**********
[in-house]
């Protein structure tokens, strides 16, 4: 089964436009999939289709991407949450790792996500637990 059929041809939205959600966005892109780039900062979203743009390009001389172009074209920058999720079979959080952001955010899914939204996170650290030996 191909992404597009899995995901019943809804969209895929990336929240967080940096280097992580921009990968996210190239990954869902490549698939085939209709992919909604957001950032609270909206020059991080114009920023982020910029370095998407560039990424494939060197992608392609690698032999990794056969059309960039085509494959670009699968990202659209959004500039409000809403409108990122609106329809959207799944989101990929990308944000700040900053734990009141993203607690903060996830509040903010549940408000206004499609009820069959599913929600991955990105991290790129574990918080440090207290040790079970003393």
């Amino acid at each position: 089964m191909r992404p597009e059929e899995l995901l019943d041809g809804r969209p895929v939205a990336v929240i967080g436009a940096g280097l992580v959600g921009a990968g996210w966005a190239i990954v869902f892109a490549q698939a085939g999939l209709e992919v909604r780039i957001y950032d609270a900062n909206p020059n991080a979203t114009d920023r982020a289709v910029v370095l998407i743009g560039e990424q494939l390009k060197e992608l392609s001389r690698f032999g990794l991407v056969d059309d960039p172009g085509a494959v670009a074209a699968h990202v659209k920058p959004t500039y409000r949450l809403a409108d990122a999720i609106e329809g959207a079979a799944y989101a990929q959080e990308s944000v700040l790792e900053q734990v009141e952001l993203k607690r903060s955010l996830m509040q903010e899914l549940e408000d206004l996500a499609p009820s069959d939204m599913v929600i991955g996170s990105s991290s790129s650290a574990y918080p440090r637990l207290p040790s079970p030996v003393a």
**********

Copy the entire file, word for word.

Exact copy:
[in-house]
């Protein structure tokens, strides 16, 4: 089964436009999939289709991407949450790792996500637990 059929041809939205959600966005892109780039900062979203743009390009001389172009074209920058999720079979959080952001955010899914939204996170650290030996 191909992404597009899995995901019943809804969209895929990336929240967080940096280097992580921009990968996210190239990954869902490549698939085939209709992919909604957001950032609270909206020059991080114009920023982020910029370095998407560039990424494939060197992608392609690698032999990794056969059309960039085509494959670009699968990202659209959004500039409000809403409108990122609106329809959207799944989101990929990308944000700040900053734990009141993203607690903060996830509040903010549940408000206004499609009820069959599913929600991955990105991290790129574990918080440090207290040790079970003393």
């Amino acid at each position: 089964m191909r992404p597009e059929e899995l995901l019943d041809g809804r969209p895929v939205a990336v929240i967080g436009a940096g280097l992580v959600g921009a990968g996210w966005a190239i990954v869902f892109a490549q698939a085939g999939l209709e992919v909604r780039i957001y950032d609270a900062n909206p020059n991080a979203t114009d920023r982020a289709v910029v370095l998407i743009g560039e990424q494939l390009k060197e992608l392609s001389r690698f032999g990794l991407v056969d059309d960039p172009g085509a494959v670009a074209a699968h990202v659209k920058p959004t500039y409000r949450l809403a409108d990122a999720i609106e329809g959207a079979a799944y989101a990929q959080e990308s944000v700040l790792e900053q734990v009141e952001l993203k607690r903060s955010l996830m509040q903010e899914l549940e408000d206004l996500a499609p009820s069959d939204m599913v929600i991955g996170s990105s991290s790129s650290a574990y918080p440090r637990l207290p040790s079970p030996v003393a």